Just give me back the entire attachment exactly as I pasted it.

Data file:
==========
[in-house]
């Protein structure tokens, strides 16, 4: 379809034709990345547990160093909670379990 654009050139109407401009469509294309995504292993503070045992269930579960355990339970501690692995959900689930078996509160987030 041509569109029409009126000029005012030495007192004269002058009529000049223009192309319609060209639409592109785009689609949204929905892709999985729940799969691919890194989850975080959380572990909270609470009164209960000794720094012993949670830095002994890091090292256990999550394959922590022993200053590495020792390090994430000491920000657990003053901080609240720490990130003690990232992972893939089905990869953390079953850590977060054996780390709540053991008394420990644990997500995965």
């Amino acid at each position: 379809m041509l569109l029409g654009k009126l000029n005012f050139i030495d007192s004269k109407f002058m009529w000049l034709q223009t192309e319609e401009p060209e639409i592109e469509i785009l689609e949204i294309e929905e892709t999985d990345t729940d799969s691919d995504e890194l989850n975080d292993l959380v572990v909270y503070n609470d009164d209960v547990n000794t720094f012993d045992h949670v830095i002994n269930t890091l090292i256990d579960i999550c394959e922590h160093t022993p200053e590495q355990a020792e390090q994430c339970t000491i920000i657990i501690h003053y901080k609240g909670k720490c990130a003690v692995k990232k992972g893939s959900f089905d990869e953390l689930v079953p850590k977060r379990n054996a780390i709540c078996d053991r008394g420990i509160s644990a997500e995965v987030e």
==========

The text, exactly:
[in-house]
């Protein structure tokens, strides 16, 4: 379809034709990345547990160093909670379990 654009050139109407401009469509294309995504292993503070045992269930579960355990339970501690692995959900689930078996509160987030 041509569109029409009126000029005012030495007192004269002058009529000049223009192309319609060209639409592109785009689609949204929905892709999985729940799969691919890194989850975080959380572990909270609470009164209960000794720094012993949670830095002994890091090292256990999550394959922590022993200053590495020792390090994430000491920000657990003053901080609240720490990130003690990232992972893939089905990869953390079953850590977060054996780390709540053991008394420990644990997500995965």
């Amino acid at each position: 379809m041509l569109l029409g654009k009126l000029n005012f050139i030495d007192s004269k109407f002058m009529w000049l034709q223009t192309e319609e401009p060209e639409i592109e469509i785009l689609e949204i294309e929905e892709t999985d990345t729940d799969s691919d995504e890194l989850n975080d292993l959380v572990v909270y503070n609470d009164d209960v547990n000794t720094f012993d045992h949670v830095i002994n269930t890091l090292i256990d579960i999550c394959e922590h160093t022993p200053e590495q355990a020792e390090q994430c339970t000491i920000i657990i501690h003053y901080k609240g909670k720490c990130a003690v692995k990232k992972g893939s959900f089905d990869e953390l689930v079953p850590k977060r379990n054996a780390i709540c078996d053991r008394g420990i509160s644990a997500e995965v987030e």